Charles Schwab Chief Investment Strategist Liz Ann Sonders, whose calls on the start and end of the “Great Recession” proved quite accurate, says she’s “very optimistic” heading into 2011.
“I remain very optimistic, especially about the economy, as we start the new year,” Sonders recently wrote in commentary on Schwab’s web site. “I think the consensus of about 3% US gross domestic product (GDP) growth is probably too low and that we’ll finally see some meaningful traction on the job creation front this year.”
Sonders says she is concerned, however, about current elevated sentiment levels. And she says there are risk factors to keep in mind heading into the New Year, including the housing market, European debt crisis, and a tightening of China’s monetary policy. But on the whole she seems quite positive, citing several reasons for optimism. Among them: the new tax bill; strength in leading indicators and manufacturing; a significant turn to the downside for initial unemployment claims; a sharp upturn in merger & acquisition activity; and the widening of the yield curve.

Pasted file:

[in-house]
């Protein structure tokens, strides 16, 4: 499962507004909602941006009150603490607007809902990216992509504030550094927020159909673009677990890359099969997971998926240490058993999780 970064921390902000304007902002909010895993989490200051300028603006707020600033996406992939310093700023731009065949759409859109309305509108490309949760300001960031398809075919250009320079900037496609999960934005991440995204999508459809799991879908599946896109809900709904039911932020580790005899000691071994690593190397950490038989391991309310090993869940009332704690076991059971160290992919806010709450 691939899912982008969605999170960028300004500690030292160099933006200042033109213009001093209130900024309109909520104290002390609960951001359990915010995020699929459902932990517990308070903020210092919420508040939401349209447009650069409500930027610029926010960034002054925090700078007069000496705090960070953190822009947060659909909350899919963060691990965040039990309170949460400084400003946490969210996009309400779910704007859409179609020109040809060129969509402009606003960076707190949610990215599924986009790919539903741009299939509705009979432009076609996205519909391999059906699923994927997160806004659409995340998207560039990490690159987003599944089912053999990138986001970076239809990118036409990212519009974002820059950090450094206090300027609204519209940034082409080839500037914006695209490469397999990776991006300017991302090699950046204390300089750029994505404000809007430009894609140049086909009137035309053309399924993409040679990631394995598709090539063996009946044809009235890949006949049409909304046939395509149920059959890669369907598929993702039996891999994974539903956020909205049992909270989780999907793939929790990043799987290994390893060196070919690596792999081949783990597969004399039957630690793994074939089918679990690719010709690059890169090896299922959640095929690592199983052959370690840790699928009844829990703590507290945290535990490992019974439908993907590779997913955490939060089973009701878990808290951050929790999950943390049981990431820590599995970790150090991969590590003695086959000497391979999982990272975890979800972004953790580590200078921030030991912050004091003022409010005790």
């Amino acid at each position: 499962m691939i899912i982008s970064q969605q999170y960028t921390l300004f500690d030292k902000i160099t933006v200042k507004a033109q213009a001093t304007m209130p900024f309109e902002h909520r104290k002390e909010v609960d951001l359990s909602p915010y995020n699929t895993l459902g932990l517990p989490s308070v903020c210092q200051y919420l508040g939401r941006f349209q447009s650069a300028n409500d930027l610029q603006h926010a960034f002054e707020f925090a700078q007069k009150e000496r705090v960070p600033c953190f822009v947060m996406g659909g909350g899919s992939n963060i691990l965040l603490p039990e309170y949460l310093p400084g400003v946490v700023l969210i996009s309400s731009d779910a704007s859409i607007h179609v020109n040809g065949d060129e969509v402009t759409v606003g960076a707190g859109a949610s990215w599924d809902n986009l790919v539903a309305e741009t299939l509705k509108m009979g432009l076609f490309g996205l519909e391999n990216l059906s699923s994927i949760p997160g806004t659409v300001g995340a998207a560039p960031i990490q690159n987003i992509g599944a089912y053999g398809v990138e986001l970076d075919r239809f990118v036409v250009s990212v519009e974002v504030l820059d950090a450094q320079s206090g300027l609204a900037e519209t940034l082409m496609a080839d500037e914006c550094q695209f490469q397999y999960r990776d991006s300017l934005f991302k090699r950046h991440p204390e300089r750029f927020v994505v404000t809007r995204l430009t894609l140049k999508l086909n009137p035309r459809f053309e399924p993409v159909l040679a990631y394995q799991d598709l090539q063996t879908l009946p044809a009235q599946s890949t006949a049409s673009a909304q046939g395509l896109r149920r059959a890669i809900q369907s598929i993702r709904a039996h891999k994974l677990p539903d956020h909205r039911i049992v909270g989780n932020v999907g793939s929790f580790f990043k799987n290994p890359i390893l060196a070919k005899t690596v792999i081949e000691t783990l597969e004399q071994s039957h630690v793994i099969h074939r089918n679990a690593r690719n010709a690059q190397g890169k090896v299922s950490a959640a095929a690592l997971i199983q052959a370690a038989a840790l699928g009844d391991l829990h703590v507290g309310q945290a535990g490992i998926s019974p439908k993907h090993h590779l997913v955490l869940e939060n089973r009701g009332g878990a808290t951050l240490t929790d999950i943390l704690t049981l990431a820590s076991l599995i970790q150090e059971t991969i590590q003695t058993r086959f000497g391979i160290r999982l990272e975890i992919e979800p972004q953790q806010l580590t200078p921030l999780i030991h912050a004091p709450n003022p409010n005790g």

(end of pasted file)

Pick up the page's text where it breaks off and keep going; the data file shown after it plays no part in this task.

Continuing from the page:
“Although a pullback is probably overdue and would be healthy, barring any extreme shocks, it would likely be short-lived and shallow,” Sonders writes. “It could also set the stage for another impressive rally as more individual investors become participants.”
Sonders adds that “investors need to be mindful of complacency, but also to make sure they’re not still loaded up on bonds — a major capitulation from bonds to stocks is possible.”